It had been longer than he ever believed he could endure. Soraya had not endured it. She brought him food, that last day and sat watching him eat, the child asleep in the crib, sucking her thumb.
“She’ll need a bigger bed soon,” he said, knowing from her eyes that was not going to work. Normally, anything he said about the child would turn her mind from other things. But not this time. So he tried again. “And the new child will need that crib.”
“I don’t want to have another child,” she said, her face set into determination. “The result will be the same, we both know that and I don’t want to condemn another life to… to this.” She moved her hand to indicate the cavern.
“I am working on that,” he told her, knowing he probably sounded sharp, as sharp as his sister. “Without the kind of state-of-the-art tools we had in the lab, we can’t grow what we need, we will have to use live samples. And from the results of those tests, it can’t be done from our own offspring. Only a new mix, a new generation. Another child would give more chance of that.”
He could never forget the expression on her face in that moment. As if something grotesque and hideous had reared out of the ground and slid into his clothing.
“Live samples?” The horror and disgust she put into the two words made Yris afraid. “Our children are not live samples. What kind of monster are you?”
He struggled to understand her anger and shook his head wanting to clear it.
“You don’t understand. Without it, we are trapped here. All of us. Unless we can change the coding in my genes, wherever I go she will hunt me down and take me back and she will destroy you. Our grandchildren – maybe our great-grandchildren – can save us from that.”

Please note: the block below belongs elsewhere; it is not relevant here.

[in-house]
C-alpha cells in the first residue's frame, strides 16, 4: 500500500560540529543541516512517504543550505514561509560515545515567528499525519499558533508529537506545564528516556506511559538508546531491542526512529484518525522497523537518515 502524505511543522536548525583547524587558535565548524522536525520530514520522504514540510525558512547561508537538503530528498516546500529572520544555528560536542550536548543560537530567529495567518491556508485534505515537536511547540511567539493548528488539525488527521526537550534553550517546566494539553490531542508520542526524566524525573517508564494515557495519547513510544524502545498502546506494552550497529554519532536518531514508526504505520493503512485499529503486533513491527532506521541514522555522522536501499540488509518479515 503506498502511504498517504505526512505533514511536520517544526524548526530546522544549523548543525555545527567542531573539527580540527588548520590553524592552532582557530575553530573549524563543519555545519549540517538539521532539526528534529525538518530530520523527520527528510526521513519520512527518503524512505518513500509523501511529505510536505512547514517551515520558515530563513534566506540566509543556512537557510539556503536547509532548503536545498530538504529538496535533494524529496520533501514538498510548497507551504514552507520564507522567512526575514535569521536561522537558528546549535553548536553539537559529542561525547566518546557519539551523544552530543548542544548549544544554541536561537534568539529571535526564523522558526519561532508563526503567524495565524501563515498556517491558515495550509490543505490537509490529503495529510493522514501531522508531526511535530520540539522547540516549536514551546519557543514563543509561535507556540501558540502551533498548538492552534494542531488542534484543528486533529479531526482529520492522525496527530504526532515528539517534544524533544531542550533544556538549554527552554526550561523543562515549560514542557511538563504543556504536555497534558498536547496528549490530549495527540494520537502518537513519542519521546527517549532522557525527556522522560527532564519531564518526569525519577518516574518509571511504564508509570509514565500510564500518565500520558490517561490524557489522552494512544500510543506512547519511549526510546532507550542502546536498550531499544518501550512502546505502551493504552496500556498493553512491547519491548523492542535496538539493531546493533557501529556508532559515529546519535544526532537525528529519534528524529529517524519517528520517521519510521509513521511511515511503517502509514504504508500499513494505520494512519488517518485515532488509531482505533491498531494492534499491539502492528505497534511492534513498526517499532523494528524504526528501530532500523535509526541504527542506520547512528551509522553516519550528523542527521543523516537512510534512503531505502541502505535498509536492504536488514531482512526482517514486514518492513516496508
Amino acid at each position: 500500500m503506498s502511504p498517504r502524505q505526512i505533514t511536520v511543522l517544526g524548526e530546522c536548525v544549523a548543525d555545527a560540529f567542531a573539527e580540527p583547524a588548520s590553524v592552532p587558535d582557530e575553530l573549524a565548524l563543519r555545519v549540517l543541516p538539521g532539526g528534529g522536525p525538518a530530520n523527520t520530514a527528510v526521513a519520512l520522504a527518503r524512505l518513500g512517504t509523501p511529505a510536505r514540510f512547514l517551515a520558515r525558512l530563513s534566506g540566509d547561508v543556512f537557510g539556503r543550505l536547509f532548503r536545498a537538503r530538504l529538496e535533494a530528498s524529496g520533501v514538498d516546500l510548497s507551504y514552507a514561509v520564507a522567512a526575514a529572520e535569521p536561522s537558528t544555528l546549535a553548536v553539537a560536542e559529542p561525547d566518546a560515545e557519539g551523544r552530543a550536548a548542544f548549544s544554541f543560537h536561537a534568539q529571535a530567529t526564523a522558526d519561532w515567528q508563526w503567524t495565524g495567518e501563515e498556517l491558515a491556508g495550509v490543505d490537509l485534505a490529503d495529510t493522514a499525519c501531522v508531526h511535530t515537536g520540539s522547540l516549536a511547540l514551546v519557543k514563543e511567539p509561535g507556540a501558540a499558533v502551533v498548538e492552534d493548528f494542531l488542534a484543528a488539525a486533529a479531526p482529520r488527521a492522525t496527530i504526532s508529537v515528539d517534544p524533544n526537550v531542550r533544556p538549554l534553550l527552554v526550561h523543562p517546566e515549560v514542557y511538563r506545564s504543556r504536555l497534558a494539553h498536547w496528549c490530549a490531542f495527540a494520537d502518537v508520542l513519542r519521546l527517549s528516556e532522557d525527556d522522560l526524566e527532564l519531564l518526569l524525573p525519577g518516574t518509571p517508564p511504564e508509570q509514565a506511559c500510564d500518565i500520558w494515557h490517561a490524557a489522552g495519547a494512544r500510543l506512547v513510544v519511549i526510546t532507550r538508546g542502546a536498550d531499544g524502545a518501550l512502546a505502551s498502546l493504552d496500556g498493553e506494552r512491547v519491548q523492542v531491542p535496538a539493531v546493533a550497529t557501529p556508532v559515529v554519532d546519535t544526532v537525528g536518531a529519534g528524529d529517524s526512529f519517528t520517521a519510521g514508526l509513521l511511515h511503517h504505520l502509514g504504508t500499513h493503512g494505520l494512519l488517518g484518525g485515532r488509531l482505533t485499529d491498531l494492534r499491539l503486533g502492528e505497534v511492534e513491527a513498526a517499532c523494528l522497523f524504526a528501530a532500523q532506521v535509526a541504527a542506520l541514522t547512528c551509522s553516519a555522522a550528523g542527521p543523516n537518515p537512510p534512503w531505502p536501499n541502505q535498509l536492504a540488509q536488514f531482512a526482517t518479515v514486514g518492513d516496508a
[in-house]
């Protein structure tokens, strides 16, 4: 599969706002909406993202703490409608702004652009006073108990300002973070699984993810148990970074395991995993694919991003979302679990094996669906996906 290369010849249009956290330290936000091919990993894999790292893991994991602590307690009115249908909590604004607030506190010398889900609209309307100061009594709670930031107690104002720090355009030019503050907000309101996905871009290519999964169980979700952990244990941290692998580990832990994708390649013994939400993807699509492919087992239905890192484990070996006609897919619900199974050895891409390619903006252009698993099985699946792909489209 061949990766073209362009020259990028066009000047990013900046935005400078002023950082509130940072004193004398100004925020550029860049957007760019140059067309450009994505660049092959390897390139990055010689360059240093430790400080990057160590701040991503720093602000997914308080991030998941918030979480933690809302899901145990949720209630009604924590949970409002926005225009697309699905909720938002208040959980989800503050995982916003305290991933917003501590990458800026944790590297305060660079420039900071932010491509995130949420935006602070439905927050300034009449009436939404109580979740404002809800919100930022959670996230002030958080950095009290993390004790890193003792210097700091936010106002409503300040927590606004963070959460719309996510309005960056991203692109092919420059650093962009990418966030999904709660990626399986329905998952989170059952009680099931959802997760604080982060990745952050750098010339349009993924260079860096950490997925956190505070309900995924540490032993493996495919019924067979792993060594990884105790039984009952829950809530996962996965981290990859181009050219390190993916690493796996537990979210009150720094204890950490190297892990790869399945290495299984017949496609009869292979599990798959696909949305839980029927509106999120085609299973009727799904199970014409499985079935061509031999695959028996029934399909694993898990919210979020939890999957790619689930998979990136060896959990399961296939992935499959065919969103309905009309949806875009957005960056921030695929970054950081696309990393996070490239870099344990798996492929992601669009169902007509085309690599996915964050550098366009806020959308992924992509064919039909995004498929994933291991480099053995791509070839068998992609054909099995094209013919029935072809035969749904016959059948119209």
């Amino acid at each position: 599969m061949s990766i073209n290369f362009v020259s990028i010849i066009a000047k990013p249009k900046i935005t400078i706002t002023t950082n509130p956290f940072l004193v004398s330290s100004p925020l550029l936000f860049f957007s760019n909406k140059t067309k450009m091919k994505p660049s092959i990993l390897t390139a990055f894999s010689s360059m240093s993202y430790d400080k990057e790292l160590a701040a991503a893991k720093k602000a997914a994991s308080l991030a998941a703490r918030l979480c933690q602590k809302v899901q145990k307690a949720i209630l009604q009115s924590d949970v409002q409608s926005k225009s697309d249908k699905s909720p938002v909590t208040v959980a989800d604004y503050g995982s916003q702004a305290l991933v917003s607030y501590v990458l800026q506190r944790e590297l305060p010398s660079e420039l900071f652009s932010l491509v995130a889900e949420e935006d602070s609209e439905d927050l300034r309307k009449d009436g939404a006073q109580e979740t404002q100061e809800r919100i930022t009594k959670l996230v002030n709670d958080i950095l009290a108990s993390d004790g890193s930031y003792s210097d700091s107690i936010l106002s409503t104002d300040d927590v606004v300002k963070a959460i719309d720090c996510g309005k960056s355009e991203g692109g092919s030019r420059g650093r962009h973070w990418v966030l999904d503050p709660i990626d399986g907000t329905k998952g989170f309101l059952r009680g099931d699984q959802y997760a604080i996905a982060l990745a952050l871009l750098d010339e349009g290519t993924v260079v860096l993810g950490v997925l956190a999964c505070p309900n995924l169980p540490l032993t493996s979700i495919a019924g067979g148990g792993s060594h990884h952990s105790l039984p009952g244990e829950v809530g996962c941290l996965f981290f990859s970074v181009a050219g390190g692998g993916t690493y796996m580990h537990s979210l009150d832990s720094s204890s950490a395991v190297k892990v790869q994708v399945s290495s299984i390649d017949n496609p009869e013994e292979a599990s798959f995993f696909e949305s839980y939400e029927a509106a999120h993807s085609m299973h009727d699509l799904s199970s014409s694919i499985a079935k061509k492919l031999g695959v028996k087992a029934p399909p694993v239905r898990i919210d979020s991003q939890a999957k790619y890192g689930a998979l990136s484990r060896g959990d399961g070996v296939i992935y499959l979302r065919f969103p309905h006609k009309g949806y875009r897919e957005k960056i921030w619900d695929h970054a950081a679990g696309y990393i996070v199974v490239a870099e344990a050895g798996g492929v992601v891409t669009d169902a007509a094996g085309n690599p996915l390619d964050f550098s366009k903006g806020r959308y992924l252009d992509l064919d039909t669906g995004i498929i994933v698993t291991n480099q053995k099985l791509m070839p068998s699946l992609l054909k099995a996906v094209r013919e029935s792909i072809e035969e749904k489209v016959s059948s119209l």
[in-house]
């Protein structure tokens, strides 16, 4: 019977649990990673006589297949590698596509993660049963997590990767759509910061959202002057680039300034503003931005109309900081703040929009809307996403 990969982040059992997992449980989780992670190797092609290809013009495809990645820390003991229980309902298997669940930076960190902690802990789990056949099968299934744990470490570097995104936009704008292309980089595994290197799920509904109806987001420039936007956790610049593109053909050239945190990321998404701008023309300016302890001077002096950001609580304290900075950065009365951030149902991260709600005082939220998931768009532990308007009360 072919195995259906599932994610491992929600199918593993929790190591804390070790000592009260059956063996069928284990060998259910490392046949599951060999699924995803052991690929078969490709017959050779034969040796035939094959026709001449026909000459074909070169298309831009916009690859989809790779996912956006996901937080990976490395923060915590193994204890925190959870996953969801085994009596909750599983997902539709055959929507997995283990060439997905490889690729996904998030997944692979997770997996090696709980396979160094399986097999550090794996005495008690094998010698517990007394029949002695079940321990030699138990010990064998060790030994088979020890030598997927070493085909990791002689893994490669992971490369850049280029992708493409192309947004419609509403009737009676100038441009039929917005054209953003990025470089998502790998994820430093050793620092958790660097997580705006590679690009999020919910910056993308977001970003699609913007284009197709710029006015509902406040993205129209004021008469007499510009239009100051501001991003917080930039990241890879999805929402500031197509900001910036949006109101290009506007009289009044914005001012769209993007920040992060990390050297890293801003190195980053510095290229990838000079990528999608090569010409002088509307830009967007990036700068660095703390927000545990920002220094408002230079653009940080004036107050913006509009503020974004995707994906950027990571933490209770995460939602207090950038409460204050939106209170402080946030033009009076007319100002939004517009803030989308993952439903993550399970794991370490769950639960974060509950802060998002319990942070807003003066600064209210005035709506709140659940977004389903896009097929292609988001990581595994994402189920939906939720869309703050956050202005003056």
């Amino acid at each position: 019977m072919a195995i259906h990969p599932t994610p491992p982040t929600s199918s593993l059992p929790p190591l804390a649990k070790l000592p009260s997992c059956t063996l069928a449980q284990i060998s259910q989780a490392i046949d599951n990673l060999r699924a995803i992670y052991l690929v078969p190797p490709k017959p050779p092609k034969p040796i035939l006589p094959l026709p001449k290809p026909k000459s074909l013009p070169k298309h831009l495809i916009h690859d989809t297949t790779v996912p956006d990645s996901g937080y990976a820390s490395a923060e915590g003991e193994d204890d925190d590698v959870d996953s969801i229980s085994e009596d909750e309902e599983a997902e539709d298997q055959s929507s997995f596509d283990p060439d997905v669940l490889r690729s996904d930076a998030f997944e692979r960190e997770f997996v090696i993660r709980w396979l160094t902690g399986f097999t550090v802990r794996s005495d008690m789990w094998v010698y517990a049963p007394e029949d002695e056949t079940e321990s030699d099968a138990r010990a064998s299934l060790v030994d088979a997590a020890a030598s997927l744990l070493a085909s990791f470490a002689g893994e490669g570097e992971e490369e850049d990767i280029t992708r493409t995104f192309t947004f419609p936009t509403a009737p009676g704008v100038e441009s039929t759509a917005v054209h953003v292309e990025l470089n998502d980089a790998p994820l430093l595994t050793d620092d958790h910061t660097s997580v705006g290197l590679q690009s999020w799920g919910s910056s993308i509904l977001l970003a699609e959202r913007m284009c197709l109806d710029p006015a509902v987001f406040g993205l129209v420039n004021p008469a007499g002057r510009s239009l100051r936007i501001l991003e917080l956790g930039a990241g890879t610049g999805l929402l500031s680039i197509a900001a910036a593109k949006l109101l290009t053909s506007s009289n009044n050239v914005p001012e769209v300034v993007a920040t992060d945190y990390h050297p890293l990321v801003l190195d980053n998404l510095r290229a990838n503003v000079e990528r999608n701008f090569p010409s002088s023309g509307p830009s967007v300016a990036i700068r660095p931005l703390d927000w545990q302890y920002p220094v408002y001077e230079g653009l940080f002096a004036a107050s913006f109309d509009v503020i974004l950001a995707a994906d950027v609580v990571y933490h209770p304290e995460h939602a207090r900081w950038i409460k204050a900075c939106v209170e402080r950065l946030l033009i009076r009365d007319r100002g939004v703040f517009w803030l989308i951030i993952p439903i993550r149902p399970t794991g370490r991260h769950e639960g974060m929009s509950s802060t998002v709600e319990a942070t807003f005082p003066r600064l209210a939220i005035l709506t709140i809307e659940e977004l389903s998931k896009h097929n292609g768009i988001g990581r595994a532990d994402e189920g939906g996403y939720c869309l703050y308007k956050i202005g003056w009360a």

“And how would it affect them to save us?” she demanded, her whole body trembling. In the crib, the child had woken, disturbed by its mother’s raised voice and sat up, clutching the side with pudgy fingers.
“I don’t know. That depends on how much I can harvest–”
“You would kill your own children to keep yourself alive?” The child started crying then, great gulping sobs, face made ugly by the process. It was pulling itself up on the side of the crib and wailing.
“Of course. I am the only one who can do this. I am needed so much more than they are. My knowledge, my experience, my–”
The child gave a loud cry, cutting across time.
“You ‘urt me, Gran’pa.” The dark eyes and black hair framed the soft-featured characterless face, which was set into a frown.
“Yes,” he agreed. “I did. But that is all for now. You can read your story.”
The test was quick to run and as he checked the results, matching mark for mark against his own DNA he felt as if the sun was rising within him. No, it was not perfect, but it was adequate. More than adequate. It was the key to unlocking his captivity. If he could harvest enough from the small source available.
With trembling hands, he unlocked the storage box which held the final dose of his life. He had been putting off taking it for the last decade, knowing it would serve no purpose until he had both the tools he needed to defeat his sister and the means to escape her long enough to make use of those tools. He took the final vial from its cradle, each precious drop refined from the stem cells of the embryo Soraya carried under her heart. He had lifted it from her as her heart was still beating, before he stilled that from its useless task and let his sanity roll deep into the wells that sank below the habitable levels of the caverns. He remembered the words she left on the small tablet gripped in her hand: I am sorry, but I can’t live like this any longer.
He used the intravenous clip and felt the life of his unborn infant flow into his blood.